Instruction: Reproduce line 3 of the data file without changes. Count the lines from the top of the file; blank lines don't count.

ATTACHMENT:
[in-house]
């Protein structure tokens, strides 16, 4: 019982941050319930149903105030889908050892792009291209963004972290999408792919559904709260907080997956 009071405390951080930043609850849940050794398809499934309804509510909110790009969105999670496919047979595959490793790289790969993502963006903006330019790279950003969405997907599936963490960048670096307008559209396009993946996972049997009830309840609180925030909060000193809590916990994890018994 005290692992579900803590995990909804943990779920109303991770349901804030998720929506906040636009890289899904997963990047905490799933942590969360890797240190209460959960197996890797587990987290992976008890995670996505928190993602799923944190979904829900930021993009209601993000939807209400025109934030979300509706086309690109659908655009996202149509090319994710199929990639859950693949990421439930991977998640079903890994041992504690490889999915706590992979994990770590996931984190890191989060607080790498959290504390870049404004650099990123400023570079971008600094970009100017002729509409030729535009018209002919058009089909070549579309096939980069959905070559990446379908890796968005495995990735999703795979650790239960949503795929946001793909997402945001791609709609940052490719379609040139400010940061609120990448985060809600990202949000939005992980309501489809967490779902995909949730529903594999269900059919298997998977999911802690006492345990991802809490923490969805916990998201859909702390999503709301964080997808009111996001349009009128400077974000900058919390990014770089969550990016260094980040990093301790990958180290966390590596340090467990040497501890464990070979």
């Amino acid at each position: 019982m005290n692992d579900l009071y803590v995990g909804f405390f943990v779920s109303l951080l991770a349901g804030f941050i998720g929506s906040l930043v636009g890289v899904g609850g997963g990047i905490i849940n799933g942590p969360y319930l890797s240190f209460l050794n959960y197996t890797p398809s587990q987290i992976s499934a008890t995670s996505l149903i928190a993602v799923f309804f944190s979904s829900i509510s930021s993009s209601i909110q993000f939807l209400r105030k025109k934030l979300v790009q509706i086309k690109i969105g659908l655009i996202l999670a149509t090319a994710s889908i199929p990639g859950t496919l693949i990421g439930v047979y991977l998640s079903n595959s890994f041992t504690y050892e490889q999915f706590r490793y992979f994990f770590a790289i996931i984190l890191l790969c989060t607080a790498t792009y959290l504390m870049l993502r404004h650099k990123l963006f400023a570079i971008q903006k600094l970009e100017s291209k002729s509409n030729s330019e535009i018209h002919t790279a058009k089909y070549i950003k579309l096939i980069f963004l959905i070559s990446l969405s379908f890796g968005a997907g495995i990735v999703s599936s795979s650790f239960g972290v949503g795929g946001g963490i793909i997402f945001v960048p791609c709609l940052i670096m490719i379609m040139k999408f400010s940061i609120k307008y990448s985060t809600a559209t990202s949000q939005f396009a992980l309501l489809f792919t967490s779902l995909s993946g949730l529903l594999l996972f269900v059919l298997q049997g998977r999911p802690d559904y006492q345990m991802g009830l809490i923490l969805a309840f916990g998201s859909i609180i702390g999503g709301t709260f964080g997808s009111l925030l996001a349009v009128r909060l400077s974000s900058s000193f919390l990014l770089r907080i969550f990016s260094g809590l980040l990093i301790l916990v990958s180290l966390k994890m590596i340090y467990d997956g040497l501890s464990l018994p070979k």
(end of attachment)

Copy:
């Amino acid at each position: 019982m005290n692992d579900l009071y803590v995990g909804f405390f943990v779920s109303l951080l991770a349901g804030f941050i998720g929506s906040l930043v636009g890289v899904g609850g997963g990047i905490i849940n799933g942590p969360y319930l890797s240190f209460l050794n959960y197996t890797p398809s587990q987290i992976s499934a008890t995670s996505l149903i928190a993602v799923f309804f944190s979904s829900i509510s930021s993009s209601i909110q993000f939807l209400r105030k025109k934030l979300v790009q509706i086309k690109i969105g659908l655009i996202l999670a149509t090319a994710s889908i199929p990639g859950t496919l693949i990421g439930v047979y991977l998640s079903n595959s890994f041992t504690y050892e490889q999915f706590r490793y992979f994990f770590a790289i996931i984190l890191l790969c989060t607080a790498t792009y959290l504390m870049l993502r404004h650099k990123l963006f400023a570079i971008q903006k600094l970009e100017s291209k002729s509409n030729s330019e535009i018209h002919t790279a058009k089909y070549i950003k579309l096939i980069f963004l959905i070559s990446l969405s379908f890796g968005a997907g495995i990735v999703s599936s795979s650790f239960g972290v949503g795929g946001g963490i793909i997402f945001v960048p791609c709609l940052i670096m490719i379609m040139k999408f400010s940061i609120k307008y990448s985060t809600a559209t990202s949000q939005f396009a992980l309501l489809f792919t967490s779902l995909s993946g949730l529903l594999l996972f269900v059919l298997q049997g998977r999911p802690d559904y006492q345990m991802g009830l809490i923490l969805a309840f916990g998201s859909i609180i702390g999503g709301t709260f964080g997808s009111l925030l996001a349009v009128r909060l400077s974000s900058s000193f919390l990014l770089r907080i969550f990016s260094g809590l980040l990093i301790l916990v990958s180290l966390k994890m590596i340090y467990d997956g040497l501890s464990l018994p070979k």